14 februari 2023

MI-special: Intervju med rysk skivbolagschef

Mängder av musikrelaterade bolag har dragit sig ur Ryssland i samband med Ukraina-kriget. Men hur är läget för de ryska musikentreprenörer som fortfarande verkar i landet? MI pratade med en VD för en rysk independentlabel, som med risk för repressalier väljer att genomföra intervjun anonymt.

För några månader sedan kom jag i kontakt med en VD som driver ett independent skivbolag i Ryssland. Vi har mailat fram och tillbaka, och till slut kom vi fram till att en intervju på MI skulle kunna vara en bra sak, för att beskriva hur situationen är för musikbranschen där just nu, för att ge lite perspektiv till alla oss branschmänniskor i Sverige.

Hen gick med på det, men betonade samtidigt hur viktigt det var att under inga som helst omständigheter avslöja någonting om vem hen är, eller vad bolaget heter, ”for me and my colleagues safety”.

How is the situation for you right now?

– At the moment I am actually not in Russia. I have a lot of contact with my fellow colleagues and friends at home, many of them have fled to other countries, but most of them are still remaining. Many also have family and friends in Ukraine that have been forced to leave the country, of course for much worse reasons than for myself.

– At the moment we are working on a new album release together with a Russian artist, which for several reasons are quite controversial. I am trying to get a grip on how to make this release to the public, without people getting arrested in Russia, or myself becoming ”undesirable” for the government. Many artists that protest get branded ”foreign agents” which enables the government to be, let’s say ”very invasive”…

How is the situation for the Russian music industry in general?

– Many arrangers and artists have had their gigs cancelled for different reasons, often just a day before the gig, police coming to the scene, among other things. This has led to a shattered live scene with big economic problems for artists, as well as disappointment and frustration among fans.

– The larger streaming services have left, as well as major labels, which has led to a big decrease in output. And while the local streaming services, VK, Yandex Music and others have seen an increase in users, it’s estimated that total music subscribers have decreased about 35%, last time I checked. So with gigs cancelled, majors (with good finances) leaving, and subscribers decreasing, the situation in pure economic terms is, well, less than satisfying.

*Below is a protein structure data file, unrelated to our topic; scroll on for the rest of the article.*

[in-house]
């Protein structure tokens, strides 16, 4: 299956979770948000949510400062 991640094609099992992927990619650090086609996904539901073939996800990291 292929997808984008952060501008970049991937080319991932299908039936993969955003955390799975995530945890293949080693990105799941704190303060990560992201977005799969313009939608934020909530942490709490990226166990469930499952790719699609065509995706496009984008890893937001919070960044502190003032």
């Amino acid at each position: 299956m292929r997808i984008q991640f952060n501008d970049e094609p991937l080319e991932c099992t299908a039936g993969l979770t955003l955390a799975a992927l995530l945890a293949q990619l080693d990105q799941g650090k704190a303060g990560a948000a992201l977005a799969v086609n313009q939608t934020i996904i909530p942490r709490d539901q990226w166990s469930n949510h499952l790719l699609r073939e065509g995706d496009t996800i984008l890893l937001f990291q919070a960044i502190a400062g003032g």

– Initiatives like I-M-I (ИМИ, a free source of info on how to best act in the music business, market music, connecting different parts of the business and providing a lot of support for artists, labels, and industry) have also died off.

Have you seen any changes to what music that is being released now compared to before the war?

– Not really, of course a lot of artists have spoken up against the ”special operation” and have lost both opportunities and audience. But they still release music, and both the ones supporting, and the ones against, released music that somehow touches upon the war. It’s more a matter of what gets seen or not.

How are Russians mainly consuming music right now?

– While some have turned to pirating again, most are consuming music via streaming or radio. Spotify was really beloved here, if I remember correct it was Spotify’s most successful launch in a new market ever, and that was noticed.

– I know many people asking friends from abroad to pay for their Spotify subscriptions, or find intricate schemes on how to pay for an Indian subscription, just to still be able to use Spotify. But now of course the Russian services mentioned earlier dominate. YouTube is also important, but rumours are that they will be blocked from Runet.

What can foreign music companies and organisations, for example the Swedish music industry, do to help the situation, in both Russia and Ukraine?

– Well, with the risk of sounding bitter, one could start to not block out everyone and everything that has to do with Russia. While it’s understandable that people want to take a stance, it’s also breaking efforts from people trying their best to do something about it all.

– This might be naïve, but one big thing you could do, for both Ukraine and Russian music business is to get interested in the culture produced. I get that the language barrier is a problem, but a lot of good music is coming out from slavic countries, from Ukraine could be mentioned Ivan Dorn and from Russia could be mentioned Manizha or Monetotchka.

– Regardless of Soviet, imperial or the oppression today, people from our part of the world have produced many of the best and deepest cultural works known. There are incredibly many brave and smart people in culture in our nations, they just sometimes lack the same opportunities and support as you have.

What do you think will happen in the future?

– We are struggling, but we believe in a better future for Russia and for Ukraine. One day the people that are in power are going to disappear and be replaced by others. We all want to go home, even if ”home” is not the same home as it once was.

– I want to go home, but probably not before it is possible to build something new. Until then we will all do what we can. I can’t stop believe in a better future. But there is a time for everything, right now it is this war, but there will also come a time for peace. Let us just hope that the former will become short, and the latter will become long.